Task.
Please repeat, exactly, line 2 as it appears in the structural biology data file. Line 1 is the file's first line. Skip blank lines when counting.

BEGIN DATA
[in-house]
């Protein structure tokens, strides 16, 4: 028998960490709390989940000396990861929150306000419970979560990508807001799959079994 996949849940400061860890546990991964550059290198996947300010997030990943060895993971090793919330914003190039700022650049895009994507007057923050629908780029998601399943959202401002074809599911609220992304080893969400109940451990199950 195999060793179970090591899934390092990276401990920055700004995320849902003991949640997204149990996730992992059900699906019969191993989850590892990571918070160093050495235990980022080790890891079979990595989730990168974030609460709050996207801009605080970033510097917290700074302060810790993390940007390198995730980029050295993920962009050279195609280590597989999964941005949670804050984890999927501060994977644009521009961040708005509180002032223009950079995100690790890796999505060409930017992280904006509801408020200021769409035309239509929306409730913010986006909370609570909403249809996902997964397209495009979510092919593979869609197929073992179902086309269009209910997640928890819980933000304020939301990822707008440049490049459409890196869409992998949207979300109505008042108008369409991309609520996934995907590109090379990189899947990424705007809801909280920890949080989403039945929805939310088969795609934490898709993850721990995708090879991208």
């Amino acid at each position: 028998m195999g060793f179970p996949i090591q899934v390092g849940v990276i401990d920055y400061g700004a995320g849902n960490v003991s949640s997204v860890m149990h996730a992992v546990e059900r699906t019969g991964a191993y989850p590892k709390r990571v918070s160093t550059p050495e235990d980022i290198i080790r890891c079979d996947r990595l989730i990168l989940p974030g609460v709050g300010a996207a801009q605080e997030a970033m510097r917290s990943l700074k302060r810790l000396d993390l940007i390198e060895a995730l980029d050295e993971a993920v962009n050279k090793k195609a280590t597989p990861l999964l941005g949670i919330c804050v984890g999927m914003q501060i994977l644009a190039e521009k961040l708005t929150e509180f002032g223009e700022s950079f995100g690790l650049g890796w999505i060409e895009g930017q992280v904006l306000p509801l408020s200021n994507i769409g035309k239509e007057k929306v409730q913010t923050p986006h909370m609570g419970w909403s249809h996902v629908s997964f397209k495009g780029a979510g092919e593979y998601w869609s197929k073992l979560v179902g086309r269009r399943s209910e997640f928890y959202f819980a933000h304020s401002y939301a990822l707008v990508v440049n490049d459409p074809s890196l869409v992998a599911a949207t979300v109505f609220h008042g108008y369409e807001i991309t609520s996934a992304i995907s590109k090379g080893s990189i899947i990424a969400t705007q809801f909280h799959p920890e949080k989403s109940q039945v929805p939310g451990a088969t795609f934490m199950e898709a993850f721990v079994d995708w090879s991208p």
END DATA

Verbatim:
């Protein structure tokens, strides 16, 4: 028998960490709390989940000396990861929150306000419970979560990508807001799959079994 996949849940400061860890546990991964550059290198996947300010997030990943060895993971090793919330914003190039700022650049895009994507007057923050629908780029998601399943959202401002074809599911609220992304080893969400109940451990199950 195999060793179970090591899934390092990276401990920055700004995320849902003991949640997204149990996730992992059900699906019969191993989850590892990571918070160093050495235990980022080790890891079979990595989730990168974030609460709050996207801009605080970033510097917290700074302060810790993390940007390198995730980029050295993920962009050279195609280590597989999964941005949670804050984890999927501060994977644009521009961040708005509180002032223009950079995100690790890796999505060409930017992280904006509801408020200021769409035309239509929306409730913010986006909370609570909403249809996902997964397209495009979510092919593979869609197929073992179902086309269009209910997640928890819980933000304020939301990822707008440049490049459409890196869409992998949207979300109505008042108008369409991309609520996934995907590109090379990189899947990424705007809801909280920890949080989403039945929805939310088969795609934490898709993850721990995708090879991208």